Edgewater resident John McCary is looking forward to a three-day bicycle ride in sub-zero temperatures, toting a stove and other gear.
On Feb. 16, McCary will join about 200 hardy souls in the fifth annual Iditabike Race, a spin-off of the Iditarod dog-sled races.
McCary, the president of the Annapolis Bicycle Club, will attemptto conquer Alaskan landmarks such as Knik Lake, Big Susitna, Rabbit Lake and Big Su during the 200-mile race.
Athletes from Europe, the Soviet Union, Canada and the United States will test their mettle in three separate categories -- the triathlon (biking, skiing, and running), skiing and McCary's specialty, bicycle racing.
Not only will the contestants have to show their athletic talents, but they also must prove to race officials that they are adept at the art of survival.
"I'm not worried about that part of the race, I should be OK,"McCary said. "I'm very confident with my survival skills. They (raceofficials) just want to be sure that everyone is able to fend for themselves.
"You have to bring a sleeping bag, food supplies and a portable stove to melt the snow for drinking water. The stove is important because the drinking water is essential. It's easier to get dehydrated in cold weather than in warm weather."
The race, which starts just outside Anchorage, will have six checkpoints, which racers must clear before continuing. The checkpoint monitors can stop any contestant who looks tired or injured. Riders face a 72-hour time limit unless horrendous riding conditions prevail.
McCary hopes it isn't too warm for the race, because he said warmer weather may hinder the riders rather than help.
"The colder it is, the better," said McCary. "Temperatures anywhere from 0 to 15 below is ideal. It'll make the ice and snow ride like concrete. If it's too warm, it'll soften thecourse, making it very hard to ride."
Biking in hazardous conditions is hardly new to McCary. The Rockville native has participated inlong-distance races for three years.
His training regimen includes regular visits to Frederick County's Catoctin Mountain region, and the C&O Canal, which the powerfully built 5-foot-9 185-pounder rides for 116 miles at a time from Great Falls (Montgomery County) to Hancock in Western Maryland.
He works his training schedule around his job as a small-tools supervisor at the Driggs Corp., a Prince George's County-based contracting firm.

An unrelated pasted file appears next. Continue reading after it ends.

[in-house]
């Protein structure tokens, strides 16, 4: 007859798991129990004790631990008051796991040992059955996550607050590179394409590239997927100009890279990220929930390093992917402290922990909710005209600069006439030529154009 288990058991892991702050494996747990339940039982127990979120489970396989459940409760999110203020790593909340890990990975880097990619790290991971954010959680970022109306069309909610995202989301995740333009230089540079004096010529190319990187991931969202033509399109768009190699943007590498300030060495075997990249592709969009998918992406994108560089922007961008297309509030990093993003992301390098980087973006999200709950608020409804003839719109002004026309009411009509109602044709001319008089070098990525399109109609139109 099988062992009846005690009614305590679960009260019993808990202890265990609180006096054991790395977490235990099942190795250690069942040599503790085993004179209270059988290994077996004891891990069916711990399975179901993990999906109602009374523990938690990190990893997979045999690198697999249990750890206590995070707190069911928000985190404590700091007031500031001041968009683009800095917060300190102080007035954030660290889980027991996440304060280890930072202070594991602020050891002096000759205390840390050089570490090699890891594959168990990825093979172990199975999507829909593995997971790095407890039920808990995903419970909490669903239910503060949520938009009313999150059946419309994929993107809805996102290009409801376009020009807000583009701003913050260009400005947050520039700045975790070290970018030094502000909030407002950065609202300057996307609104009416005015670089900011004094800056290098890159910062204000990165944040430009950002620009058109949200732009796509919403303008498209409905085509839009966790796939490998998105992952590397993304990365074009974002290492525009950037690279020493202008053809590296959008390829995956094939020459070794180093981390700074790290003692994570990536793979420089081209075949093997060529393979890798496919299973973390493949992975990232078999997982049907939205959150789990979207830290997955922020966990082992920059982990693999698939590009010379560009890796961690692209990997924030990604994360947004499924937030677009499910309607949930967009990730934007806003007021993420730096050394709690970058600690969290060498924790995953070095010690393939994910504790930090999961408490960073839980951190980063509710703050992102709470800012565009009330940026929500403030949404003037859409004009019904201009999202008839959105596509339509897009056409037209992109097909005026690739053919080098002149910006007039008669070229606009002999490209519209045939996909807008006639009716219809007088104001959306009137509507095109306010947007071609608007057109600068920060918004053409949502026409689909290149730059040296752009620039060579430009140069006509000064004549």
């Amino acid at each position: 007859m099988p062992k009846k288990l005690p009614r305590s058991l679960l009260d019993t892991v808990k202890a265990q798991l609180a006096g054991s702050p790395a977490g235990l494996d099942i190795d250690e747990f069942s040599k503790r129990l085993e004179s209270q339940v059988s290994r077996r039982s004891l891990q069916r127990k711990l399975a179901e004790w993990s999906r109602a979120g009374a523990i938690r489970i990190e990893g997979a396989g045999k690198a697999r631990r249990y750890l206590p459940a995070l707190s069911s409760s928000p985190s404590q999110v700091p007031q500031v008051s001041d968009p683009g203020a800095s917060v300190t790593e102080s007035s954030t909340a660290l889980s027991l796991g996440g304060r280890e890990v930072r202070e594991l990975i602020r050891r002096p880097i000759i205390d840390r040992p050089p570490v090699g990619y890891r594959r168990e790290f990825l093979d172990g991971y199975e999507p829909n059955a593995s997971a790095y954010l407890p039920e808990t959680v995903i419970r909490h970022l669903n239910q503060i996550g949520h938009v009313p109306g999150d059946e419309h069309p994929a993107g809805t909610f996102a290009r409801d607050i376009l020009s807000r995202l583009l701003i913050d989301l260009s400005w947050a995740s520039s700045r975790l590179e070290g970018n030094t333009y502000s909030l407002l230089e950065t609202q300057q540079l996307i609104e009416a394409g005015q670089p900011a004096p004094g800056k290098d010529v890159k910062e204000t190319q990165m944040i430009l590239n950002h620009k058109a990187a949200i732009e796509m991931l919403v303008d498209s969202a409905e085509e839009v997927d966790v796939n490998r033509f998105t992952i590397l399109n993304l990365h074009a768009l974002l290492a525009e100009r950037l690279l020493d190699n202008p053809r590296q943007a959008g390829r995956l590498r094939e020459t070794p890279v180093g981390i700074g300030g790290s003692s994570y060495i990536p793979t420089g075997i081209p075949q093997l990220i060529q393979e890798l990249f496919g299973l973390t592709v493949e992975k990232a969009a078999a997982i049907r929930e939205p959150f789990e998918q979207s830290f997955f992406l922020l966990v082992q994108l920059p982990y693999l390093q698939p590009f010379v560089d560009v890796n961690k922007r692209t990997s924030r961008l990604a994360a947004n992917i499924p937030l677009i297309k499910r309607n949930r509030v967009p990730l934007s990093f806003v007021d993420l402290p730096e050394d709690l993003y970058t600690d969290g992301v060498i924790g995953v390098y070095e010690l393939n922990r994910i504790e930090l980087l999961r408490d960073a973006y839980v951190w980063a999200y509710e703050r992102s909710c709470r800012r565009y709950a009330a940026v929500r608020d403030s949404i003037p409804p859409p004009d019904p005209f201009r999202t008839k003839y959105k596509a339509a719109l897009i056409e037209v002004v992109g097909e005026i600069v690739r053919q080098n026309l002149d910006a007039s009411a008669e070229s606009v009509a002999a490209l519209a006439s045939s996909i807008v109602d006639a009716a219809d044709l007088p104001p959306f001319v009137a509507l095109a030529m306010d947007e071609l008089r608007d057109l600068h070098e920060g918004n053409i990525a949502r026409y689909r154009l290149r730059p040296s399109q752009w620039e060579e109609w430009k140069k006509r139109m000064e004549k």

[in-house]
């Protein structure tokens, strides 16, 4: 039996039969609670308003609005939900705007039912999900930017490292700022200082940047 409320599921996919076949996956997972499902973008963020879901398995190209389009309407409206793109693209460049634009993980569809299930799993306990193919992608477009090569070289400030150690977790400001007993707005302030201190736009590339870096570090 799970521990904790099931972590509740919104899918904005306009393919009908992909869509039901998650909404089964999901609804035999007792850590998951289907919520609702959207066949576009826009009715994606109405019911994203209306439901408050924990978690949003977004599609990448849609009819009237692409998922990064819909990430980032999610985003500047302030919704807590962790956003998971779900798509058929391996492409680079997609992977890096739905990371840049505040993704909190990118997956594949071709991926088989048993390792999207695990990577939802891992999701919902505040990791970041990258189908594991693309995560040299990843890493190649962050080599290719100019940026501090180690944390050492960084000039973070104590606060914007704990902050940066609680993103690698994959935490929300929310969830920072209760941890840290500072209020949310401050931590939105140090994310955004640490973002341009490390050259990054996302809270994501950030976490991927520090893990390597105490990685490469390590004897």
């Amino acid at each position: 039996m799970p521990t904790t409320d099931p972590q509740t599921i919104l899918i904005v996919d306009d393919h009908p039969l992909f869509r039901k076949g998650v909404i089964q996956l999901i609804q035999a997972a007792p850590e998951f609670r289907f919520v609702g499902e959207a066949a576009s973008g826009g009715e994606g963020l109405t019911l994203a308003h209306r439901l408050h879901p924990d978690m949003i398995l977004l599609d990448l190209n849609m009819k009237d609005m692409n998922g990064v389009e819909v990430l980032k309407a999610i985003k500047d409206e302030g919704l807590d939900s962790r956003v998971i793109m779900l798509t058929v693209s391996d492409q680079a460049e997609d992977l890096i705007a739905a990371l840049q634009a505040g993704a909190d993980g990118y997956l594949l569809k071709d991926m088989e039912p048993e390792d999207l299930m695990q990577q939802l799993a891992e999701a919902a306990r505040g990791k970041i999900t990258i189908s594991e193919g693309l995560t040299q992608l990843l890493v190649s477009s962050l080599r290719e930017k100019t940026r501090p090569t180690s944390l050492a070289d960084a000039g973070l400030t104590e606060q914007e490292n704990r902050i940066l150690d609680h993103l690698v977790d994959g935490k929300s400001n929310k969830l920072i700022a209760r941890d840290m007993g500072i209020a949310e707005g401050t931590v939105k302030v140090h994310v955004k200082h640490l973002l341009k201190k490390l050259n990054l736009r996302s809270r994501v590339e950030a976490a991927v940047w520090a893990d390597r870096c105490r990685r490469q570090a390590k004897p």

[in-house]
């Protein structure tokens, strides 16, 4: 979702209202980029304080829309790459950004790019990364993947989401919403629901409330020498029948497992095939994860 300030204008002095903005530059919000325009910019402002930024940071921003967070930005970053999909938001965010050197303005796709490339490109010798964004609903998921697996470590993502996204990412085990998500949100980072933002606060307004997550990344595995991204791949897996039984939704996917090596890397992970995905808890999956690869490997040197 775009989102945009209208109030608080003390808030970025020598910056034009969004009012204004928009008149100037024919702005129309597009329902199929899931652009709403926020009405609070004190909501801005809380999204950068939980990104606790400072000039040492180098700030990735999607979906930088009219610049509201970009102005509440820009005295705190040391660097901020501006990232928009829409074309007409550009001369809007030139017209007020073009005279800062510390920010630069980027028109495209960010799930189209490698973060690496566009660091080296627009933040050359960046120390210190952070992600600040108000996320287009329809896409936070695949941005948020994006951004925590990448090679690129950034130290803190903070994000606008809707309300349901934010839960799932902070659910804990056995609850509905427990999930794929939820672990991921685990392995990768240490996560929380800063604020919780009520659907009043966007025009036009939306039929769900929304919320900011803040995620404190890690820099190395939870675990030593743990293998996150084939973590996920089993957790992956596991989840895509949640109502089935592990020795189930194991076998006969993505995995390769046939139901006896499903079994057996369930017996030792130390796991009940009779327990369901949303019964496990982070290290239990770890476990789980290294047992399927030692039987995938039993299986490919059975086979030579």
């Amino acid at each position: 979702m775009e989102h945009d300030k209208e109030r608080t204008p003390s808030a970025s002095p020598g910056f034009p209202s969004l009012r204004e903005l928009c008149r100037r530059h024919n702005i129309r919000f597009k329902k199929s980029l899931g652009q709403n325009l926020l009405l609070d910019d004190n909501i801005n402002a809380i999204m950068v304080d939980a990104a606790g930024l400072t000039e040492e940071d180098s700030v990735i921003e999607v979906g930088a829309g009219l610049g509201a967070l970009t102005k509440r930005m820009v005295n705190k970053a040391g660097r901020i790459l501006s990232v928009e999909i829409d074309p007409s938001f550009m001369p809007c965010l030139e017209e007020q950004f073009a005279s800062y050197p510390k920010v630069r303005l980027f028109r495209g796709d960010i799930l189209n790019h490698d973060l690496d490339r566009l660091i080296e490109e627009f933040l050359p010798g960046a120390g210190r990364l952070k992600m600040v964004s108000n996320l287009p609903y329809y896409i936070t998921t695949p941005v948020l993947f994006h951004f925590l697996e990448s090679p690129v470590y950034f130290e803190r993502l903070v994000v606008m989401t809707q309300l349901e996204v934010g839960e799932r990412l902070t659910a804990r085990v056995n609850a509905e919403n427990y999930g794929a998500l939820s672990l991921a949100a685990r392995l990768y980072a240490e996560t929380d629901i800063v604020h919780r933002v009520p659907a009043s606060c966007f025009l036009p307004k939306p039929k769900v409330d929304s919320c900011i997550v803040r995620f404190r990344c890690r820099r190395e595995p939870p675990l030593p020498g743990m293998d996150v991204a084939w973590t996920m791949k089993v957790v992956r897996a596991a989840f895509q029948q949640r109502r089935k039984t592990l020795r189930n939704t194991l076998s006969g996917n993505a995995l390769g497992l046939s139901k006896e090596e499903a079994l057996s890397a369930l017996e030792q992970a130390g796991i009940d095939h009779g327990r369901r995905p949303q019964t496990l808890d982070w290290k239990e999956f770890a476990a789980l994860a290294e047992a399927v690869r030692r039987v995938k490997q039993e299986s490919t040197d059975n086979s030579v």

"Training on hills and in the snow is very beneficial. The course up in Alaska is very, very flat, so the more hills I ride on, the better shape I'll be in next month," McCary said.
Just this past September, the former high school football player finished ninth in a field of 30 cyclists in a mini-Race Across America Series Race in New York State's Adirondack mountain range. The 530-mile trek took 43 hours to complete.
"The conditions in that race were unbelievable. We were riding in the middle of 60-mph winds non-stop (with the help of a support wagon to assist with food and other needs). It was an experience," he said.
McCary said that workouts with his 21-speed, 23-pound bike is all the training he needs for the upcoming test.
"After going up and down hills for over ahundred miles, you don't even think about weightlifting or anything else," said McCary emphatically. "Believe me, riding helps tone up everything. It's definitely a full workout. You feel it in every muscle."
McCary, a United States Ultra Marathon Association-certified rider, has much bigger plans after February. He will begin training fora major Race Across America event scheduled for 1992. That event will cover more than 3,000 miles and span eight days, starting in Orange County, Calif., and ending in Savannah, Ga.
"This race will be mynext goal after the Iditabike," said McCary."I'm going to have to train real hard to get to my goal. I'm not very gifted athletically, soI have to put forth the extra effort. But I enjoy challenges, the harder they are, the better."
But for now, the frozen tundra of Alaska looms in his immediate future.
"I'm really looking forward to this (Iditabike) race. Both the Annapolis Bicycle Club and the people on my job have been giving me fantastic moral support, and the peopleat the Bike Doctor (McCary's financial sponsor) have also been a very big help.
"Right now, I'm trying to get myself in the right frame of mind, trying to psych myself up. For an event like this, it's very important to think very positively."